Eight Lives Left 07Apr08


As a trail runner, I’m not bored by long stretches of featureless road, my feet never ache, and I avoid recklessly inattentive teenagers who drive white pick-up trucks.

You should join me on the trails. Off road, you’ll experience varied terrain, often gorgeous scenery, and meet amazing runners who consider scaling wooded mountains an ideal way to spend the day. Ever freak out on the road when you can’t find a convenient restroom? Don’t give it a second though on the trails.

Train running offers a much needed respite from the techno-urban tornado. It’s like immersing yourself in those zen-like Alpine Lake or Bavarian Meadow ambient background CDs; just without the CD player, your bathrobe, or your living room. Admittedly, some people aren’t interested in relaxation. They’ve read Lord of the Flies once too often, and prefer to unleash the tribal primitivism of their inner Jack. We all run for different reasons.

Anyway, as you run, jump and swerve through the trails, you’ll work more leg muscles than exercised by ordinary road running. You’ll also greatly enhance something called proprioception; your body’s unconscious, non-visual knack for spatial orientation. Sorry, this doesn’t mean you’ll turn into Nostradamus.

Trail running has become my passion. I love the switch-backs, single tracks, stream crossings, and mud. I even enjoy tripping over roots and falling on my face.

Unsurprisingly, I also enjoy the wildlife. I’ve seen wild turkeys, squabbling raccoons, snakes, quail, foxes, coyotes, skunks, bunnies by the score, more squirrels than I can count, and of course spiders and their ubiquitous webs. I’ve also seen loads of deer. If I had a dollar for every doe, buck, or fawn I’ve seen on the trails, my servants would have written this post for me.

It all stands to reason. After all, I regularly cavort through their home. And deer are quite a jumpy lot. When runners come barreling through the trails, the herd scatters haphazardly like teenagers caught at an illicit bottle-spinning party. Deer literally hightail it away from humans. It’s quite a sight – in daylight.

But I also run the trails in the dark. Slapping a battery-powered light on your forehead for nighttime trail running is probably as foolish as it sounds. You can’t see anything more than a few feet ahead of your headlamp beam; except the sinister, reflected eyes of wild deer. Yeah, it’s creepy.

And I sometimes run alone in the dark. This can be somewhat unnerving, especially if you pause to consider its rank stupidity. But let’s not dwell on that. Recently, on a solo, pre-dawn trail run, I rounded a hairpin turn and was startled by the sudden appearance of two piercing, glowing eyes right in front of me. As I stood frozen in sheer terror, an enormous deer pounced straight up, bayed, and I can’t put this any other way, hissed at me.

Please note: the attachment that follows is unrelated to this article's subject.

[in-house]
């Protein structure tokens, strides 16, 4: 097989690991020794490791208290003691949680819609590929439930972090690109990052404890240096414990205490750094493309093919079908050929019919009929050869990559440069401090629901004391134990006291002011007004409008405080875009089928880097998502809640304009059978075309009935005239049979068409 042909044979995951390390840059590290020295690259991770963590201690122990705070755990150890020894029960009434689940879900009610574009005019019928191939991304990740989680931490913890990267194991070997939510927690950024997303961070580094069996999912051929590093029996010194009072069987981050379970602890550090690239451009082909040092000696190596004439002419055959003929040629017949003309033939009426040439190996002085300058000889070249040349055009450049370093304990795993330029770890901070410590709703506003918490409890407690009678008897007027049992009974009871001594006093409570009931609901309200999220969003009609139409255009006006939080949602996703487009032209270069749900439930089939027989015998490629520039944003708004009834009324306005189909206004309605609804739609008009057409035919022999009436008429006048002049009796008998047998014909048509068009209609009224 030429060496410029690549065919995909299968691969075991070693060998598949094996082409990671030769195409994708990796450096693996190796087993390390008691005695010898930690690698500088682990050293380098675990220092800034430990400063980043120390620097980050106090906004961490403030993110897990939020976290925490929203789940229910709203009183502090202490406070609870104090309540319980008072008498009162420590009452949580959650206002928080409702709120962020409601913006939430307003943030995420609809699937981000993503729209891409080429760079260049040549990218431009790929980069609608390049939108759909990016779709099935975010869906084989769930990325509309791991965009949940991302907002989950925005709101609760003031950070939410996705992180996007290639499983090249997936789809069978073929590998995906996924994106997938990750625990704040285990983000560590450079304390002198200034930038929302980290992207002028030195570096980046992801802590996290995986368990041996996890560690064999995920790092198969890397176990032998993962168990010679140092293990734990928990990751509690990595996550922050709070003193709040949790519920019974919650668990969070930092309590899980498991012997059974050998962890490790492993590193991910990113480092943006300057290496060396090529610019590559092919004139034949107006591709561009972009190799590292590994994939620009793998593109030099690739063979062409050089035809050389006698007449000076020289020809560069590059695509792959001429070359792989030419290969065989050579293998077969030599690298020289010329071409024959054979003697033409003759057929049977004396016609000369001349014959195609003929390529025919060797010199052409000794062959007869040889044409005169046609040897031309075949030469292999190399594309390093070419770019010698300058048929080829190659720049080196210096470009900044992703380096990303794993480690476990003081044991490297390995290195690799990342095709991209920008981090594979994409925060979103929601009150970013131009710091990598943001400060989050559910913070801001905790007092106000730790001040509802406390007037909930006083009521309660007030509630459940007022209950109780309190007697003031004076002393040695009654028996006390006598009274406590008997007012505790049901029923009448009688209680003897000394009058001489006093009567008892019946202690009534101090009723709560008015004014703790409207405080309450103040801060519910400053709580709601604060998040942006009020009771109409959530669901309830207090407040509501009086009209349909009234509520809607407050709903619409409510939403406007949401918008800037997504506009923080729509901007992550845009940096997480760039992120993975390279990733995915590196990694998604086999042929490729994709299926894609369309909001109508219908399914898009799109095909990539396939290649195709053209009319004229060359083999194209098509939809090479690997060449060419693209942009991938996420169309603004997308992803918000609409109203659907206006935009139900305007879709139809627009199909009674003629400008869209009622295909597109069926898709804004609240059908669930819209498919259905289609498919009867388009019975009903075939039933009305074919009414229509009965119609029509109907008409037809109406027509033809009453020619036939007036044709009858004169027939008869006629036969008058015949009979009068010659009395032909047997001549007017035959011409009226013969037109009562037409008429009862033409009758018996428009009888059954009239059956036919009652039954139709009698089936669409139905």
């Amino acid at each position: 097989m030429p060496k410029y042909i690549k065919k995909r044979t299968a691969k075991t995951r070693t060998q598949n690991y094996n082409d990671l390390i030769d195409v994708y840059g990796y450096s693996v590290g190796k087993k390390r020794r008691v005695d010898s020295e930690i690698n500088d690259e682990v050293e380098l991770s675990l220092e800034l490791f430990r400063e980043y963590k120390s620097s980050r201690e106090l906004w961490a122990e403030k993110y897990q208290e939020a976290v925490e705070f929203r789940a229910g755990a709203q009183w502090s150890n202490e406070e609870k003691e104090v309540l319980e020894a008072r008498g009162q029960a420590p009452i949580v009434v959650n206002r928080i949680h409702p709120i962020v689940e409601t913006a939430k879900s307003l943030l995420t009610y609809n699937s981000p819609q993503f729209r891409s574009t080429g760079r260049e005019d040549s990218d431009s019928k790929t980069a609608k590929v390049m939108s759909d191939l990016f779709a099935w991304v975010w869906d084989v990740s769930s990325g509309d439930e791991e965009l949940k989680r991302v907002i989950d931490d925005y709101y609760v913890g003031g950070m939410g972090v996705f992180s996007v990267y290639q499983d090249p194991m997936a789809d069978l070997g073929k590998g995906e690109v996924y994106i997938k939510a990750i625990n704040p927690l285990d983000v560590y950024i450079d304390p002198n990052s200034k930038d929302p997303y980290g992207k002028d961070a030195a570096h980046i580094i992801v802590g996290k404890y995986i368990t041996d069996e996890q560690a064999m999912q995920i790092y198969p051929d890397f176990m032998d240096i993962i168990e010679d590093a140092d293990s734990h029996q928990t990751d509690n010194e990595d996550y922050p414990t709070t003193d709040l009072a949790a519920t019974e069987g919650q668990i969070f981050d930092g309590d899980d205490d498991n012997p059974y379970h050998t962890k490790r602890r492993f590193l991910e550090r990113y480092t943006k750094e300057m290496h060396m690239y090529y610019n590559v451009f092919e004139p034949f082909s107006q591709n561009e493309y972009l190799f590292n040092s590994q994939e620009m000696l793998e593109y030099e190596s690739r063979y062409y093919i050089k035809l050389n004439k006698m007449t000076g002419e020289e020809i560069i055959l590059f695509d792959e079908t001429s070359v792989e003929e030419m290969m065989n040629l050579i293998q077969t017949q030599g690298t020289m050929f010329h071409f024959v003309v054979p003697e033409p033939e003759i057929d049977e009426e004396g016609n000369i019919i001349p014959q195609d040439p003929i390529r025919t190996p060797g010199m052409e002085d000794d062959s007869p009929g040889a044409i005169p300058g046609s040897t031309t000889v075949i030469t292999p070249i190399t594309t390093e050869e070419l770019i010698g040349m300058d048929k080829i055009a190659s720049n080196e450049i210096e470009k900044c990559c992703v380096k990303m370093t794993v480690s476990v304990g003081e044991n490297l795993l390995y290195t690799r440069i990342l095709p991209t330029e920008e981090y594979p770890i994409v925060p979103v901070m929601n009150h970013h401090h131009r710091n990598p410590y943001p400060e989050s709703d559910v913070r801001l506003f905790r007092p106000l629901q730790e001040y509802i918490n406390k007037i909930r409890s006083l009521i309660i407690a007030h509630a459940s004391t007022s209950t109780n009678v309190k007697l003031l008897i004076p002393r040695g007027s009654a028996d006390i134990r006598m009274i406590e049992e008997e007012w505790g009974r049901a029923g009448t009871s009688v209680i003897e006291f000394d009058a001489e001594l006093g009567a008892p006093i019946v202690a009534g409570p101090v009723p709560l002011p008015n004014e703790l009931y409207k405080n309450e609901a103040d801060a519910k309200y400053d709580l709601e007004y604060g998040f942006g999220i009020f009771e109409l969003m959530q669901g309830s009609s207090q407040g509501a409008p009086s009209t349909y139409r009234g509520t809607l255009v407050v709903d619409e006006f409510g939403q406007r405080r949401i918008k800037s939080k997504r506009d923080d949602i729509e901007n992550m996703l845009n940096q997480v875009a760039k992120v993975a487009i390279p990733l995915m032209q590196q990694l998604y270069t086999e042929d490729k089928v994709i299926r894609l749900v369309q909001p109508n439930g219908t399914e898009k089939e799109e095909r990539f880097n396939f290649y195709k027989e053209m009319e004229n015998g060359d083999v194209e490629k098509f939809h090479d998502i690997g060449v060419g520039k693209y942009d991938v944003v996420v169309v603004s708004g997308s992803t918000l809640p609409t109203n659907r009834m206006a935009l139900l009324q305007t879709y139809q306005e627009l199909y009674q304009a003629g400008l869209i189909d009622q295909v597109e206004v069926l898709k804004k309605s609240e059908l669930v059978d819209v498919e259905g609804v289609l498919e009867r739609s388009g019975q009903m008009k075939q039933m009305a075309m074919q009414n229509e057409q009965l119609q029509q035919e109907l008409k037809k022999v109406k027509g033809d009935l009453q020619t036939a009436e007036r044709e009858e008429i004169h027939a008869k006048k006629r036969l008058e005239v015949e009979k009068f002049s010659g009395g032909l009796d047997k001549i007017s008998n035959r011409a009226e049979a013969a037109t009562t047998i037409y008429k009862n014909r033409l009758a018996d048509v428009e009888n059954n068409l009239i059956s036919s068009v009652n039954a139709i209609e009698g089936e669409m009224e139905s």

At that moment, without benefit of calm recognition, I thought I was sushi.

The only thing that could have made this scarier would have been if the deer had burst into flames and announced in the deep distorted voice of the Dread Pirate Roberts, “I am the white-tailed viceroy of Mephistopeles, come to claim your soul!

I swear it was pretty close to that. I was shaking for several minutes. Fortunately, I think the deer was more scared than me, and that’s saying something.

This might not be a rugged bear or cougar story, but encounters with large herbivores are quite enough for me, thanks. But consider the big picture. Regardless of the psychological trauma, I’ll take startled venison over close calls with speeding, two-ton vehicles any day of the week.

– Dean

Shine on. 04Jan07

Over an hour before the crack of dawn, it’s typically pitch dark. A full moon however, can often provide decent light. Yesterday, the moonlight was astonishingly bright. Everything glowed.

My friend and I usaully wear geeky runner headlamps to see in the dark. This time however, such gadgetry was not needed. The gravel road leading to the trails was illuminated powerfully. Long shadows were cast by trees and we could more than easily see our way.

moonlight on the trails

Around one bend, the sky was utterly dominated by the moon. The road was positively showered with light. We had to squint. The moon recedes from the earth at a rate of four centimeters per year. It’s getting farther away all the time. You could hardly have convinced me of that me of that yesterday.

How could we resort to headlamps once the road gave way to the darker trails? Artificial light would sully this sublime experience. We’d lose the beauty of the moment by polluting it with our high tech presence.

Reluctantly, we lit up and entered the trails. Twenty yards in, I thought better of it and turned off my headlamp. It was quite dark, but the ambient moonlight made the trails navigable. I instantly felt at peace with the run; at peace with myself. The moonlight filled the quiet, pre-dawn trails with something like a still reverence. I ran feeling distinctly alive, enjoying the trails as perhaps I never have. Running felt easy, carefree, effortless. Potentially breaking my face on a dark trail seemed a small price to pay.

I bristled at the thought of sunrise. My only regret was that I didn’t wake up earlier and run longer. I prefer sardonic wit to reflective prose, but I’ve got nothing ironic to offer about this run.

On Wednesday morning, the moon shone, and I enjoyed it immensely while it lasted.